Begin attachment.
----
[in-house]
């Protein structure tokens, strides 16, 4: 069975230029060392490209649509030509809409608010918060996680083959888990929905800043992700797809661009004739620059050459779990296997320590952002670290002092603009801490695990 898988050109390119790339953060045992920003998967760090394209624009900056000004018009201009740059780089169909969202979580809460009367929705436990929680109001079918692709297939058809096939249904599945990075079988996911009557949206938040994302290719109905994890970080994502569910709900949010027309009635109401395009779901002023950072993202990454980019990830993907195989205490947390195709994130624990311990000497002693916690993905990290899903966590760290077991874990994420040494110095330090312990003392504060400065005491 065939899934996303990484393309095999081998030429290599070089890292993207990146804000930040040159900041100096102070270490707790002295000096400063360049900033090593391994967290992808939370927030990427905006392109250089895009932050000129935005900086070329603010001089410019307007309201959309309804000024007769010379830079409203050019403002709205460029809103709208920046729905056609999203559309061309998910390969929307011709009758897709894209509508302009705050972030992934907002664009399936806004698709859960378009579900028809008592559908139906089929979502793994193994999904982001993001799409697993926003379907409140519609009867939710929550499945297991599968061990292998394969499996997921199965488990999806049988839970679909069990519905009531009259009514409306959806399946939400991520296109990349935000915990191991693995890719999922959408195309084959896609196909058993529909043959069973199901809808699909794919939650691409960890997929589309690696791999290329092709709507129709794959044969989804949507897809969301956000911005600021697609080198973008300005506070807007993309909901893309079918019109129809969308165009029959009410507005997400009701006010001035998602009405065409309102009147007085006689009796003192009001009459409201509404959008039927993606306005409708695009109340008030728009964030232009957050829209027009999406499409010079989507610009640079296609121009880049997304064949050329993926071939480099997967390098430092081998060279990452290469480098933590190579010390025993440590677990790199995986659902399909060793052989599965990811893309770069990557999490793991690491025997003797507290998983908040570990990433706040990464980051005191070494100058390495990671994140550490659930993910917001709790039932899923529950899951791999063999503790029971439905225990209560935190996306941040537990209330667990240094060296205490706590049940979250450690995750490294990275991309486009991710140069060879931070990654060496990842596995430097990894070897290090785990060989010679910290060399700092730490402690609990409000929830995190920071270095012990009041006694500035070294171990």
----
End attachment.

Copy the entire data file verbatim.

[in-house]
């Protein structure tokens, strides 16, 4: 069975230029060392490209649509030509809409608010918060996680083959888990929905800043992700797809661009004739620059050459779990296997320590952002670290002092603009801490695990 898988050109390119790339953060045992920003998967760090394209624009900056000004018009201009740059780089169909969202979580809460009367929705436990929680109001079918692709297939058809096939249904599945990075079988996911009557949206938040994302290719109905994890970080994502569910709900949010027309009635109401395009779901002023950072993202990454980019990830993907195989205490947390195709994130624990311990000497002693916690993905990290899903966590760290077991874990994420040494110095330090312990003392504060400065005491 065939899934996303990484393309095999081998030429290599070089890292993207990146804000930040040159900041100096102070270490707790002295000096400063360049900033090593391994967290992808939370927030990427905006392109250089895009932050000129935005900086070329603010001089410019307007309201959309309804000024007769010379830079409203050019403002709205460029809103709208920046729905056609999203559309061309998910390969929307011709009758897709894209509508302009705050972030992934907002664009399936806004698709859960378009579900028809008592559908139906089929979502793994193994999904982001993001799409697993926003379907409140519609009867939710929550499945297991599968061990292998394969499996997921199965488990999806049988839970679909069990519905009531009259009514409306959806399946939400991520296109990349935000915990191991693995890719999922959408195309084959896609196909058993529909043959069973199901809808699909794919939650691409960890997929589309690696791999290329092709709507129709794959044969989804949507897809969301956000911005600021697609080198973008300005506070807007993309909901893309079918019109129809969308165009029959009410507005997400009701006010001035998602009405065409309102009147007085006689009796003192009001009459409201509404959008039927993606306005409708695009109340008030728009964030232009957050829209027009999406499409010079989507610009640079296609121009880049997304064949050329993926071939480099997967390098430092081998060279990452290469480098933590190579010390025993440590677990790199995986659902399909060793052989599965990811893309770069990557999490793991690491025997003797507290998983908040570990990433706040990464980051005191070494100058390495990671994140550490659930993910917001709790039932899923529950899951791999063999503790029971439905225990209560935190996306941040537990209330667990240094060296205490706590049940979250450690995750490294990275991309486009991710140069060879931070990654060496990842596995430097990894070897290090785990060989010679910290060399700092730490402690609990409000929830995190920071270095012990009041006694500035070294171990």